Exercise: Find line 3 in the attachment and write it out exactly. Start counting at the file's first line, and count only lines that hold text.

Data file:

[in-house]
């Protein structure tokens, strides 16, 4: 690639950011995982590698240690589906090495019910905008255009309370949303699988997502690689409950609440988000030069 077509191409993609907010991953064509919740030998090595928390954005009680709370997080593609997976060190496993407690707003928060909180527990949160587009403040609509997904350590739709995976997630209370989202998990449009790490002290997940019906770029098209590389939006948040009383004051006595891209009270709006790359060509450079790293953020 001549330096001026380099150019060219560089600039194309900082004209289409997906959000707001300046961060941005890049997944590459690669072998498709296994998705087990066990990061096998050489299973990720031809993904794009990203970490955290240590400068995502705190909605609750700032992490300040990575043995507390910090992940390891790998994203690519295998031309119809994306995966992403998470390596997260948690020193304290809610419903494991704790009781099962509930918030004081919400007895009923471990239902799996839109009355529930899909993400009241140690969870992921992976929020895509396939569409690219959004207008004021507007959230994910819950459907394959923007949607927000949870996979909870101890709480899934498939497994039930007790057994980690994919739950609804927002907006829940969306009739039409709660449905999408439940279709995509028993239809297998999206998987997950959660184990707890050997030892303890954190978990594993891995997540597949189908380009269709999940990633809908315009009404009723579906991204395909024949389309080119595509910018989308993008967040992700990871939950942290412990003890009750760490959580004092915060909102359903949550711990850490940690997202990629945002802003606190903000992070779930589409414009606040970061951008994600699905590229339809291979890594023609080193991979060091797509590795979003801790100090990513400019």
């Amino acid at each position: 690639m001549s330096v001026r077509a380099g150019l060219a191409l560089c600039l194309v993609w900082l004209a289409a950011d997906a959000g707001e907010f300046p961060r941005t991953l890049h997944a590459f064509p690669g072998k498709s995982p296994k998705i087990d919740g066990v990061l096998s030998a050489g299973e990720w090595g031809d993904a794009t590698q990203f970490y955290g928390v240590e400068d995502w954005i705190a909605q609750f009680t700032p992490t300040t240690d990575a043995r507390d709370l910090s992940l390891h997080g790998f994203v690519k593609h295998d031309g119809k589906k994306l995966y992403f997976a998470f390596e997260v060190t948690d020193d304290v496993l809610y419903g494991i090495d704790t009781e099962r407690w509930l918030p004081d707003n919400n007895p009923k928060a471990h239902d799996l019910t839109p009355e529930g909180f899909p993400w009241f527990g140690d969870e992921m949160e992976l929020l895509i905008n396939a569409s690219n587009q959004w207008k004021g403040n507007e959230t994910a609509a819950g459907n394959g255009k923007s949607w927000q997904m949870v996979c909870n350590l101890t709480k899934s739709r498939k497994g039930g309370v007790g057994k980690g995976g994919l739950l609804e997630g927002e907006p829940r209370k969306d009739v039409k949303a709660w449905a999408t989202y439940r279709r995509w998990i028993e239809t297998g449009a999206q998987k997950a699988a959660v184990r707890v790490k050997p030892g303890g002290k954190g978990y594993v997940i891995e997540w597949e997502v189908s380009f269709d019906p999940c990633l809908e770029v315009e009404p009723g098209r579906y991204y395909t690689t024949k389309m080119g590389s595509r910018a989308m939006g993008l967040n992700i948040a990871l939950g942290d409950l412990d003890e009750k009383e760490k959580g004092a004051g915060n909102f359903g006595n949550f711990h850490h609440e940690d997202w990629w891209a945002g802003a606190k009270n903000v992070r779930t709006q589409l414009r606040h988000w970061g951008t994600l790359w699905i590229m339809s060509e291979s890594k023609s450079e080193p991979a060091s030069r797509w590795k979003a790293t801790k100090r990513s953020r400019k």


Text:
């Amino acid at each position: 690639m001549s330096v001026r077509a380099g150019l060219a191409l560089c600039l194309v993609w900082l004209a289409a950011d997906a959000g707001e907010f300046p961060r941005t991953l890049h997944a590459f064509p690669g072998k498709s995982p296994k998705i087990d919740g066990v990061l096998s030998a050489g299973e990720w090595g031809d993904a794009t590698q990203f970490y955290g928390v240590e400068d995502w954005i705190a909605q609750f009680t700032p992490t300040t240690d990575a043995r507390d709370l910090s992940l390891h997080g790998f994203v690519k593609h295998d031309g119809k589906k994306l995966y992403f997976a998470f390596e997260v060190t948690d020193d304290v496993l809610y419903g494991i090495d704790t009781e099962r407690w509930l918030p004081d707003n919400n007895p009923k928060a471990h239902d799996l019910t839109p009355e529930g909180f899909p993400w009241f527990g140690d969870e992921m949160e992976l929020l895509i905008n396939a569409s690219n587009q959004w207008k004021g403040n507007e959230t994910a609509a819950g459907n394959g255009k923007s949607w927000q997904m949870v996979c909870n350590l101890t709480k899934s739709r498939k497994g039930g309370v007790g057994k980690g995976g994919l739950l609804e997630g927002e907006p829940r209370k969306d009739v039409k949303a709660w449905a999408t989202y439940r279709r995509w998990i028993e239809t297998g449009a999206q998987k997950a699988a959660v184990r707890v790490k050997p030892g303890g002290k954190g978990y594993v997940i891995e997540w597949e997502v189908s380009f269709d019906p999940c990633l809908e770029v315009e009404p009723g098209r579906y991204y395909t690689t024949k389309m080119g590389s595509r910018a989308m939006g993008l967040n992700i948040a990871l939950g942290d409950l412990d003890e009750k009383e760490k959580g004092a004051g915060n909102f359903g006595n949550f711990h850490h609440e940690d997202w990629w891209a945002g802003a606190k009270n903000v992070r779930t709006q589409l414009r606040h988000w970061g951008t994600l790359w699905i590229m339809s060509e291979s890594k023609s450079e080193p991979a060091s030069r797509w590795k979003a790293t801790k100090r990513s953020r400019k």